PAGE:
Some of the tour highlights:
- You should get to see a wild Lynx at least once in your life! We probably provide you with the best opportunity so far!
- Well-proven photo hides for Iberian Lynx, the World’s rarest cat, at the best Spanish location, during their most active period in the year
- Also good photo opportunities for Spanish Imperial Eagle, Black Vulture, Griffon Vulture, Otter, Iberian Azure-winged Magpie, Golden Eagle and Red Deer
- Flexibility and freedom, as we stay at the same place all the time and can alternate between hides, walks and safaris by car
- Wild Nature is the only Swedish operator that runs tours to this place
- All in a fantastic Andalusian ”Ferdinand the bull” landscape with idyllic pastoral scenery and Cork Oak forests, in a private reserve that is part of a large ”Parque Natural”
- Cosy three-star Casa Rural hotel with comfortable rooms, en suite bathrooms and good food
- We contribute to conservation via the Spanish WWF ”Iberian Lynx Project”
- The tour leader will show you their favourite places and provide photographic advice, in a small like-minded group
This tour destination is in Andalusia in southern Spain, near Malaga. We head for a private reserve, which is part of a very large nature reserve, Sierra Morena de Andújar, one of Spain’s larger remaining, relatively undisturbed areas. The pastoral landscapes are well-managed and protected. A mosaic of mountain ridges, olive trees, Cork Oaks and old pastures in wildlife-rich valleys with mossy boulders. Eagles and vultures are silhuetted against the blue sky and the bushes harbour typical cork oak birds such as Hoopoes, Thekla’s Lark and Iberian Azure-winged Magpies. Red Deer are common, and Otters thrive in the meandering rivers. For bird photographers the delta is a paradise with amazing photo opportunities. The private reserve that is our destination has considerably improved these opportunities.
The mythical Iberian Lynx is now a very rare, threatened species. In fact, it is one of the rarest cats. It is hard to describe what it is like to meet this charismatic, elegant cat. It is like a cross between a Tiger, Leopard and domestic cat. Golden eyes that seem to stare right through you, with a fantastic coat and side-burns. When you see it walking, gracefully but powerful, you realize that you are witnessing something extraordinary, that you will remember for the rest of your life. Most photographers get an extra kick out of framing an Iberian Lynx in their viewfinder. A real adrenalin boost!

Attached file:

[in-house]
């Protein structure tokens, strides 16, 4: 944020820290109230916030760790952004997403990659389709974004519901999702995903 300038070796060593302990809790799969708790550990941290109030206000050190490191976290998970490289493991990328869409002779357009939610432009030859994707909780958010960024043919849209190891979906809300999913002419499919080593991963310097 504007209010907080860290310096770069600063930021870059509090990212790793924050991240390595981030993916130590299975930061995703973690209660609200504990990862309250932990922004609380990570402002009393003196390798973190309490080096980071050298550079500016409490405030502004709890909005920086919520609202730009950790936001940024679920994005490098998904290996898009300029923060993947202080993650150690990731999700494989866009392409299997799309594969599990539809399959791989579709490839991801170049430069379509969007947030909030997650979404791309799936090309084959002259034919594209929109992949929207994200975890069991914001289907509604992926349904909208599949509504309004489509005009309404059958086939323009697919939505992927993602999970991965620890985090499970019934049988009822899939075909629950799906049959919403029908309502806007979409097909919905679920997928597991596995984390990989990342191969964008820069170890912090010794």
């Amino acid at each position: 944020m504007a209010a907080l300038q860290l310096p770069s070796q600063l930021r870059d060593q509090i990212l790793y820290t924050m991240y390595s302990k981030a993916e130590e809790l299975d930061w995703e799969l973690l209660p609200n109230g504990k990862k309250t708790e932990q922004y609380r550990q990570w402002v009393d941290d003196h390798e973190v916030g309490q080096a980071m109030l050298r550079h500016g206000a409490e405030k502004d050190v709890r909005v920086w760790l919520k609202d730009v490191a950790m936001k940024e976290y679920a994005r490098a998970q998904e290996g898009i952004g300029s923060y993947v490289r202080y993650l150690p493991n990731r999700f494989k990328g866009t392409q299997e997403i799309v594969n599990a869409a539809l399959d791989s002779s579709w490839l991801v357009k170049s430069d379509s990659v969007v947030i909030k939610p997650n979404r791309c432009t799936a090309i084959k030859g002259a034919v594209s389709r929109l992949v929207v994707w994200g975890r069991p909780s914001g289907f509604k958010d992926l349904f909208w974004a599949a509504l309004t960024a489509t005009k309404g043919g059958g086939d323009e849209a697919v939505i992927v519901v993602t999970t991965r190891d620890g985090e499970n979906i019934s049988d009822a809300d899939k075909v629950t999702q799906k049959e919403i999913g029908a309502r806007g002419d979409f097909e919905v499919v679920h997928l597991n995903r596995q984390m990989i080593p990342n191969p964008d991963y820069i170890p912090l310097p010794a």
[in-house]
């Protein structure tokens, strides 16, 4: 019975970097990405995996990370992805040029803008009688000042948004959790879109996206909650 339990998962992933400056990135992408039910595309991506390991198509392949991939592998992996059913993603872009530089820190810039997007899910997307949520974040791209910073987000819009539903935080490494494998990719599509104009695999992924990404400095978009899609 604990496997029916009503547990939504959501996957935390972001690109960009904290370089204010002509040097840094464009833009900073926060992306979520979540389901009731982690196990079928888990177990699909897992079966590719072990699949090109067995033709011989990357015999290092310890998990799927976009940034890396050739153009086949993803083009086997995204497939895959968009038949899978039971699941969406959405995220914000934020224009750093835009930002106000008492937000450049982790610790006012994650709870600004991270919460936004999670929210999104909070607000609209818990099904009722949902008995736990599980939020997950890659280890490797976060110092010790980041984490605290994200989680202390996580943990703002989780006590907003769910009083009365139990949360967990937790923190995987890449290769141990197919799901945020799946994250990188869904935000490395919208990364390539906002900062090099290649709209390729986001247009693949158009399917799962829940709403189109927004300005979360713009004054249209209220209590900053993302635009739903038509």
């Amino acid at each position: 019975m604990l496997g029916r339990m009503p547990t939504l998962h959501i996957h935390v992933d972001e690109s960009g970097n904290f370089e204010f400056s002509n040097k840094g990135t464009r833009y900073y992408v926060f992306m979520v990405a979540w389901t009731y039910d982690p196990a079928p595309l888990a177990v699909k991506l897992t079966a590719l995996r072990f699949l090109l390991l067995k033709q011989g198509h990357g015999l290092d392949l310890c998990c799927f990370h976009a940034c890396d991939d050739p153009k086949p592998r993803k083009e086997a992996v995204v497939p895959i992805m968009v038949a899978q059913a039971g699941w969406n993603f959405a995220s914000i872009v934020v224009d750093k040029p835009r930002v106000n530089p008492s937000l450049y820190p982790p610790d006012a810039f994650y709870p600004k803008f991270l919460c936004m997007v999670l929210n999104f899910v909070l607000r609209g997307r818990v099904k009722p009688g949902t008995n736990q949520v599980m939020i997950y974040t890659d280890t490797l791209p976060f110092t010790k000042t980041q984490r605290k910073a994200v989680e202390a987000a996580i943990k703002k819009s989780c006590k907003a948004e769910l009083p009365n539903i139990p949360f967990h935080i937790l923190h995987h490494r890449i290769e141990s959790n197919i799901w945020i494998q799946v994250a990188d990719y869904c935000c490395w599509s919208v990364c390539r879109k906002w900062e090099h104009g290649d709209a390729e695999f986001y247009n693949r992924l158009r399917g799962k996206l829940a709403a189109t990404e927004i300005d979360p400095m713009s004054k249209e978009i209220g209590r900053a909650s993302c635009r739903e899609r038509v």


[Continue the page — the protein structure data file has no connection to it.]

Our tour is the first in Europe to offer specific focus on the Iberian Lynx, close up, at the best time and in the best way. Other Spanish tours offer a chance of seeing an Iberian Lynx, often by vehicle, along the roadside at considerable distance. Here we try to bring them close, in good lighting against a nice background, from stationary hides. The hides are placed in spots often frequented by the Lynx, in a beautiful landscape. Not by some campsite or parking lot.
Just as with all wild animals, you never quite know what will happen, but we promise that you will not get better chances of photographing Iberian Lynx. In addition this is the time of year when they are most active, and we are in the place where they often occur. About 8-9 individuals occur in the area, providing good chances. Normally the Lynx will appear at the hides often enough for someone spending three days in a hide to get to see them. Sometimes even more often than this, but you never know.
Crtically threatened but on the way back
Many of the World’s wild cats are threatened in various ways, but hardly any of them more than the Iberian Lynx – with the possible exception of the Amur Leopard or Asiatic Cheetah. Just under 400 Iberian Lynx live in the wild today, but even that is a great conservation success, as they were in a worse state ten years ago, with less than 100 individuals and very poor future prospects. Luckily, the EU and Spanish governments made a last minute decision not to let this species pass into history. Considerable resources have then been put into bringing the Iberian Lynx back. A 400 percent increase is not bad, but only 400 individuals of an entire species is very little.